Media Coverage

The work done by Northwestern University Feinberg School of Medicine faculty members (and even some students) is regularly highlighted in newspapers, online media outlets and more. Below you’ll find links to articles and videos of Feinberg in the news.

WebMD 0

“We often talk about mothers suffering from PPD, so it is more normalized for mothers to bring it up or for loved ones to ask mothers about how they are doing physically and psychologically after the birth,” Craig Garfield, MD, an attending physician and founder/director of Family and Child Health innovations at Ann and Robert H. Lurie Children’s Hospital, Chicago, tells WebMD.

HealthDay 0

While pacemakers work well, the leads carry a risk of becoming dislodged or causing infection, said John Rogers, a professor at Northwestern University, in Chicago, who led the development of the “dissolving” pacemaker. The thin, flexible device has no wires or battery, and its materials biodegrade over the course of a few weeks.


Similarly, as the Covid-19 pandemic fades, “some existing trends will remain,” said Jacqueline Gollan, a professor of psychiatry and behavioral sciences at Northwestern University’s Feinberg School of Medicine in Chicago. For example, the recent expansion and use of online shopping, telehealth services, hybrid work models and technology that allows virtual gatherings will endure, Gollan said.

The Washington Post 0

“It’s crazy how pervasive and how common this myth is,” Eve Feinberg, an OB-GYN and former president of the Society for Reproductive Endocrinology and Infertility, told me. Feinberg noted that the infertility myth is particularly hard to debunk because it’s hard to disprove a negative — just because something scary hasn’t yet happened, people reason, doesn’t mean that it won’t.

WebMD 0

Neil Stone, MD, a professor of medicine and preventive medicine at Northwestern University’s Feinberg School of Medicine, says the study results aren’t surprising. “Older patients have a higher absolute risk of dying, and withdrawing proven therapy shown to reduce risk of coronary/stroke events in randomized controlled trials would be expected to result in more cardiovascular events,” he says.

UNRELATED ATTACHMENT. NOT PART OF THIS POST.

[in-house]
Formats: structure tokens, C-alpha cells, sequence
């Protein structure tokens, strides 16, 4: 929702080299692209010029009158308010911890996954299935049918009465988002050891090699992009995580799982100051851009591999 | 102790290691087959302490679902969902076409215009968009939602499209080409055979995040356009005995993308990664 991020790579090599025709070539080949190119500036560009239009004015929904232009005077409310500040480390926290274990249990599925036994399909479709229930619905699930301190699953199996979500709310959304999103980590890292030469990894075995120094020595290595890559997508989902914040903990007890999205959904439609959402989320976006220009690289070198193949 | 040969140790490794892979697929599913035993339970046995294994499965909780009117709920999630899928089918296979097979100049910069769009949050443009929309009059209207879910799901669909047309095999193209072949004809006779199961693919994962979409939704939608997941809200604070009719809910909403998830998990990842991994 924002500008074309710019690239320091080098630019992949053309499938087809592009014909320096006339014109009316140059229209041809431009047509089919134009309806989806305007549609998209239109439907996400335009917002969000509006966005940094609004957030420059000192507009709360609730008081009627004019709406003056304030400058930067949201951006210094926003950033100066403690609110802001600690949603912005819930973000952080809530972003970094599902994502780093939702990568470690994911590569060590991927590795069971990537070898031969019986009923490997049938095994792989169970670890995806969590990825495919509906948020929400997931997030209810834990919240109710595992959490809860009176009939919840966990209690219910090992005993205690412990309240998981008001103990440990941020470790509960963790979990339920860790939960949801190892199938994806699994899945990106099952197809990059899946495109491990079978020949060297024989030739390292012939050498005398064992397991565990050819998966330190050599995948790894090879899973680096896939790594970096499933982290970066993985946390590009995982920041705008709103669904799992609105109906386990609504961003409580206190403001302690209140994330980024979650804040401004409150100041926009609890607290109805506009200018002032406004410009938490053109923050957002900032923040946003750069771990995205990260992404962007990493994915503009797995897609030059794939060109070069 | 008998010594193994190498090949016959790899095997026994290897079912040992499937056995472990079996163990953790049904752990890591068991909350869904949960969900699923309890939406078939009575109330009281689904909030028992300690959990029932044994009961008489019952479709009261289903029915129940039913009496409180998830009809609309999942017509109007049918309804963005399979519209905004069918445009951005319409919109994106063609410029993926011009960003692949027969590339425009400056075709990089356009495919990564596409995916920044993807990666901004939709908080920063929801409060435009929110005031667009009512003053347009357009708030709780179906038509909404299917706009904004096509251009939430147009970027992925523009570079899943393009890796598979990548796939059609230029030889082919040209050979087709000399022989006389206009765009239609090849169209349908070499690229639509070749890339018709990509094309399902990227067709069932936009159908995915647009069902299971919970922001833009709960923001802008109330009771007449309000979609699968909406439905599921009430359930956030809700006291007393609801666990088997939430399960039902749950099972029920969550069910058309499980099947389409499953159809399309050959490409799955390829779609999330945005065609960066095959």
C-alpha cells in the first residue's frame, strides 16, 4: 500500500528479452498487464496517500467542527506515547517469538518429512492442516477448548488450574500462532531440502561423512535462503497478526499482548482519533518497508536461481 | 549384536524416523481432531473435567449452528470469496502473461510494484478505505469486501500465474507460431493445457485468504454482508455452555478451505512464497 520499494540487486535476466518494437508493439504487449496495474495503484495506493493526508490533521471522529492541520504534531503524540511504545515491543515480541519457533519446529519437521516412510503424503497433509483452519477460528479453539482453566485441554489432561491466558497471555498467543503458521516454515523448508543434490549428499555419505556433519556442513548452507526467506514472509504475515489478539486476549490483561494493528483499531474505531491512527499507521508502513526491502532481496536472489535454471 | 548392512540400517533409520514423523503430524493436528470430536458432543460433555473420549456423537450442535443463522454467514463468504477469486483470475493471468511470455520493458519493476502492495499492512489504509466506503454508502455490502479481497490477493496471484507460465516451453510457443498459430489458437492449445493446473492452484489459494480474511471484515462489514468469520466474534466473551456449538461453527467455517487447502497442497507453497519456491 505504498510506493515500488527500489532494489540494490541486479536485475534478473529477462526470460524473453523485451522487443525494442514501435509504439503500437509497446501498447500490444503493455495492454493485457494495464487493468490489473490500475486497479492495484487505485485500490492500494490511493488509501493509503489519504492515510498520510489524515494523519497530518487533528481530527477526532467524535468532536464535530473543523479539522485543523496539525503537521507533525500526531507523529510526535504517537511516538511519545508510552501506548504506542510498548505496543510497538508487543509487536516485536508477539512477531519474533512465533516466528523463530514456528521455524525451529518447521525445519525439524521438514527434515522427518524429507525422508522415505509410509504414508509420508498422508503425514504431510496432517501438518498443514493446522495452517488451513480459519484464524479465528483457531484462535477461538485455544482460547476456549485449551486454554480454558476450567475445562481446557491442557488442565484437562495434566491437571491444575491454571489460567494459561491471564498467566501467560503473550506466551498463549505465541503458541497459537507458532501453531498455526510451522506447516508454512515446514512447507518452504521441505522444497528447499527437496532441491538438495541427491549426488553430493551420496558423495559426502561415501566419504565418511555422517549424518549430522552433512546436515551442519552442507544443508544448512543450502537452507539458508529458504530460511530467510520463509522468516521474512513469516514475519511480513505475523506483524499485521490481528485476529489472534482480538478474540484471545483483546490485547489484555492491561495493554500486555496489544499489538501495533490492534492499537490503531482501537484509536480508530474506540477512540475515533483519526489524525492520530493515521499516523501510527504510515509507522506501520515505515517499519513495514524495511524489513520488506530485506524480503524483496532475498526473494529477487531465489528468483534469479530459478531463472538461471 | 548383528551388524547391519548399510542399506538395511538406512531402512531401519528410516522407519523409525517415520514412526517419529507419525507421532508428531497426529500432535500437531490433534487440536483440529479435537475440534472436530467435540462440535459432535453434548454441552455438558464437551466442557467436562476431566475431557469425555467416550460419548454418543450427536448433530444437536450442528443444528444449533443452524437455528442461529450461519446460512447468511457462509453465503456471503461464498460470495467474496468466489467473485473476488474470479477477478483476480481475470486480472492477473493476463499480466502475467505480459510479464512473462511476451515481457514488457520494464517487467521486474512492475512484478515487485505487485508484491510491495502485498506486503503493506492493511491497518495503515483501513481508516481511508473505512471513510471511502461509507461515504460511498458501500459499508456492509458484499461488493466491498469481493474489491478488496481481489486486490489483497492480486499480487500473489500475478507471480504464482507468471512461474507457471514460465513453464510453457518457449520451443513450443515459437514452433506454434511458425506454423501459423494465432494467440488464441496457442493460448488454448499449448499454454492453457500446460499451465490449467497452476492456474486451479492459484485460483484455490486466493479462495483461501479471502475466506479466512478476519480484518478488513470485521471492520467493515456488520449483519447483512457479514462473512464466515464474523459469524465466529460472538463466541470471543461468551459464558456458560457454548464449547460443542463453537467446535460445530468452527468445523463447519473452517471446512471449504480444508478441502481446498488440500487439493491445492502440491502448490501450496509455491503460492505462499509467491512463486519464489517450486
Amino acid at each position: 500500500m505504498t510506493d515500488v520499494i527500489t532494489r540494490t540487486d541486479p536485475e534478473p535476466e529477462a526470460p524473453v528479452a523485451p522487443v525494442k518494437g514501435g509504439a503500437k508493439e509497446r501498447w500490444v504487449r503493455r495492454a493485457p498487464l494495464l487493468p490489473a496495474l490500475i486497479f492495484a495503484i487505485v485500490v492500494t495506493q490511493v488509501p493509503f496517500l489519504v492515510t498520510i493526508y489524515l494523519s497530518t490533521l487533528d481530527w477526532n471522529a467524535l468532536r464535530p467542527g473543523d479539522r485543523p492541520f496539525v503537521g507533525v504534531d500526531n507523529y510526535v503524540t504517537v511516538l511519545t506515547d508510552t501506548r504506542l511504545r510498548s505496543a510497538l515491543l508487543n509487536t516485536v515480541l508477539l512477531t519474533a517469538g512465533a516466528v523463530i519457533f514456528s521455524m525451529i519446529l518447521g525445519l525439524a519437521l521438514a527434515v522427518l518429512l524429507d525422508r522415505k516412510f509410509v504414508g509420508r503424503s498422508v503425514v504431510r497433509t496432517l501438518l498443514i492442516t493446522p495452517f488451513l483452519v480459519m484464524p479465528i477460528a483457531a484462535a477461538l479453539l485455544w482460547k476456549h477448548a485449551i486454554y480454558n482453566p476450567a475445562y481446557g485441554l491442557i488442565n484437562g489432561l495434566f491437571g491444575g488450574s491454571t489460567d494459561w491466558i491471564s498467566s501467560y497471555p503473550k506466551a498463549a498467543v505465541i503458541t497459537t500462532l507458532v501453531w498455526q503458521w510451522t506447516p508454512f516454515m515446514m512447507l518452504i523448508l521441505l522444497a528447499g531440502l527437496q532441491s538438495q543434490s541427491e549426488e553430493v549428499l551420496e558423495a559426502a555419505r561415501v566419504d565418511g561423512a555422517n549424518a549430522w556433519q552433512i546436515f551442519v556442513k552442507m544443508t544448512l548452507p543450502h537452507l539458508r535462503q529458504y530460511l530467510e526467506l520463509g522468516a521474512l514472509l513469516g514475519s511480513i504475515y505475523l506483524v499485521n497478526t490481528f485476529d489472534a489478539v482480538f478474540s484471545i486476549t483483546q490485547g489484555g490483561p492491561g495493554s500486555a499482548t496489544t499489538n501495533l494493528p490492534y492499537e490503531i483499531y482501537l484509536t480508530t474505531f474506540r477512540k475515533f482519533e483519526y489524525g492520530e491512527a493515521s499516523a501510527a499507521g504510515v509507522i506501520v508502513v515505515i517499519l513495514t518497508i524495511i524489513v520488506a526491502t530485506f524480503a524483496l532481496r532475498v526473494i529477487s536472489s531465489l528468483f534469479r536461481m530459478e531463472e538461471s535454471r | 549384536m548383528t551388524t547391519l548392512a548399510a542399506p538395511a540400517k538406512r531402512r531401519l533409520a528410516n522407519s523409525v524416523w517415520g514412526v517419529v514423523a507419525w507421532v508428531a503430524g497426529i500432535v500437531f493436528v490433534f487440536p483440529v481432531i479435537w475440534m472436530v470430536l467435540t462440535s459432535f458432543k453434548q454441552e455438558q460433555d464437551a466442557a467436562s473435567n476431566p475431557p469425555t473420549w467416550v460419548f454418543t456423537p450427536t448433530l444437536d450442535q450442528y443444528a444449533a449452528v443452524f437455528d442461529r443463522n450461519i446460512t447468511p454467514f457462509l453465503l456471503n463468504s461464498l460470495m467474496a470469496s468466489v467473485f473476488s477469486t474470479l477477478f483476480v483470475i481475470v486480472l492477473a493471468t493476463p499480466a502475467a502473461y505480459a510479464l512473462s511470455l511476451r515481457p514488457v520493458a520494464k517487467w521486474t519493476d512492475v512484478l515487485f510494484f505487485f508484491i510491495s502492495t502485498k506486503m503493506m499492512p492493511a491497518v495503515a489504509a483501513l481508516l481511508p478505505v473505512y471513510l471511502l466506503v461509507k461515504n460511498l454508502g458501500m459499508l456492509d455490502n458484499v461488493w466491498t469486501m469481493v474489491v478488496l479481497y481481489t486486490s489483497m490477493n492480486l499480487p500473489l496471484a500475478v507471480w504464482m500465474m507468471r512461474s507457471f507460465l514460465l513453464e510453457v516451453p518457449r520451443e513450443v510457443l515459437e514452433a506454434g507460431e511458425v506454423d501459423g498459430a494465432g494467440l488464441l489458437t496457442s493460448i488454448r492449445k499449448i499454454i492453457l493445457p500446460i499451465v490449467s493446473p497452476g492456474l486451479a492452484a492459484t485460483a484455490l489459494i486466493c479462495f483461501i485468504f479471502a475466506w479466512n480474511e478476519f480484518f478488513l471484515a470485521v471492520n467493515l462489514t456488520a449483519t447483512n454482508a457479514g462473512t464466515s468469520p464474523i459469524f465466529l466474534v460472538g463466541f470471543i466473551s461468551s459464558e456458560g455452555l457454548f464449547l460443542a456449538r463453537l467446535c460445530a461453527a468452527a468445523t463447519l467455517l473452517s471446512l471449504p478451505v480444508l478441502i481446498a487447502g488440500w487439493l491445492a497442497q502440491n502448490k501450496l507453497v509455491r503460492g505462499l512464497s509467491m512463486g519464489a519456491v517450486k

HealthDay 0

“The findings underscore broader societal issues of access to health care for our Black patients,” senior study author Dr. Daniela Ladner said in a Northwestern news release. “We need to support our Black community to find the way to optimal care, including offering transplants at the same rate as all other patients,” added Ladner, a transplant surgeon and professor of surgery at Northwestern’s Feinberg School of Medicine.

National Geographic 0

The CDC’s numbers are also in line with what doctors report seeing in their own institutions. At his hospital in New Haven, Asnes says, his team has cared for 10 patients with post-vaccination myocarditis under age 21 and about the same number over 21. Stuart Berger, a pediatric cardiologist at the Northwestern University Feinberg School of Medicine in Chicago, says his group has seen six cases of confirmed myocarditis, mostly in boys ages 16 and up.

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